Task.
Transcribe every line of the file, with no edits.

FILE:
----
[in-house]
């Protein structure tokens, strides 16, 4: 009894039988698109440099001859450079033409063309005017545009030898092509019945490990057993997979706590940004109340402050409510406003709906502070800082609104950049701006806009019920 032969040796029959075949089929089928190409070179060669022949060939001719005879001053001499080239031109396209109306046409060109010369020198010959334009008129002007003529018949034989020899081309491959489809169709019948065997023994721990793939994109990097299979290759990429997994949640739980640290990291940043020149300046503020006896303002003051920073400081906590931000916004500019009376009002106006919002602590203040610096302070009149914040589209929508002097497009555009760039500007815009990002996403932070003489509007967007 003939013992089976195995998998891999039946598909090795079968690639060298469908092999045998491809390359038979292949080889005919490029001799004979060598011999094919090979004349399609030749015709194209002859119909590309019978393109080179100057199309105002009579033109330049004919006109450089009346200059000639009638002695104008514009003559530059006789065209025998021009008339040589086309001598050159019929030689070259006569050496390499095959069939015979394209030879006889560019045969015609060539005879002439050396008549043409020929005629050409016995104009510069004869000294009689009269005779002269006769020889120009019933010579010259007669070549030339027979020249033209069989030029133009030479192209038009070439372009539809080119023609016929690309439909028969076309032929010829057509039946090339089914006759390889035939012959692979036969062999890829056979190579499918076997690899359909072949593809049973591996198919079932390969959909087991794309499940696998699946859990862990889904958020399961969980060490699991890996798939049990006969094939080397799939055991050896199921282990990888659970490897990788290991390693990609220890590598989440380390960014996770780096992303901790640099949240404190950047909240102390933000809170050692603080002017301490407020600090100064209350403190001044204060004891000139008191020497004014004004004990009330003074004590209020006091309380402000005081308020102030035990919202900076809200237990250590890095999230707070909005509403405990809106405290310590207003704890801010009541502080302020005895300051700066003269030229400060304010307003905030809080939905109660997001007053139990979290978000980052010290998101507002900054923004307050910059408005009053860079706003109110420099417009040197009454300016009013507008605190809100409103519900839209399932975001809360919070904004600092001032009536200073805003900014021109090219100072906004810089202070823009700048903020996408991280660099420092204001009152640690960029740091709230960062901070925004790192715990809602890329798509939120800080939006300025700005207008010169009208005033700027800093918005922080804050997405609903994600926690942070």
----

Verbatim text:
[in-house]
């Protein structure tokens, strides 16, 4: 009894039988698109440099001859450079033409063309005017545009030898092509019945490990057993997979706590940004109340402050409510406003709906502070800082609104950049701006806009019920 032969040796029959075949089929089928190409070179060669022949060939001719005879001053001499080239031109396209109306046409060109010369020198010959334009008129002007003529018949034989020899081309491959489809169709019948065997023994721990793939994109990097299979290759990429997994949640739980640290990291940043020149300046503020006896303002003051920073400081906590931000916004500019009376009002106006919002602590203040610096302070009149914040589209929508002097497009555009760039500007815009990002996403932070003489509007967007 003939013992089976195995998998891999039946598909090795079968690639060298469908092999045998491809390359038979292949080889005919490029001799004979060598011999094919090979004349399609030749015709194209002859119909590309019978393109080179100057199309105002009579033109330049004919006109450089009346200059000639009638002695104008514009003559530059006789065209025998021009008339040589086309001598050159019929030689070259006569050496390499095959069939015979394209030879006889560019045969015609060539005879002439050396008549043409020929005629050409016995104009510069004869000294009689009269005779002269006769020889120009019933010579010259007669070549030339027979020249033209069989030029133009030479192209038009070439372009539809080119023609016929690309439909028969076309032929010829057509039946090339089914006759390889035939012959692979036969062999890829056979190579499918076997690899359909072949593809049973591996198919079932390969959909087991794309499940696998699946859990862990889904958020399961969980060490699991890996798939049990006969094939080397799939055991050896199921282990990888659970490897990788290991390693990609220890590598989440380390960014996770780096992303901790640099949240404190950047909240102390933000809170050692603080002017301490407020600090100064209350403190001044204060004891000139008191020497004014004004004990009330003074004590209020006091309380402000005081308020102030035990919202900076809200237990250590890095999230707070909005509403405990809106405290310590207003704890801010009541502080302020005895300051700066003269030229400060304010307003905030809080939905109660997001007053139990979290978000980052010290998101507002900054923004307050910059408005009053860079706003109110420099417009040197009454300016009013507008605190809100409103519900839209399932975001809360919070904004600092001032009536200073805003900014021109090219100072906004810089202070823009700048903020996408991280660099420092204001009152640690960029740091709230960062901070925004790192715990809602890329798509939120800080939006300025700005207008010169009208005033700027800093918005922080804050997405609903994600926690942070």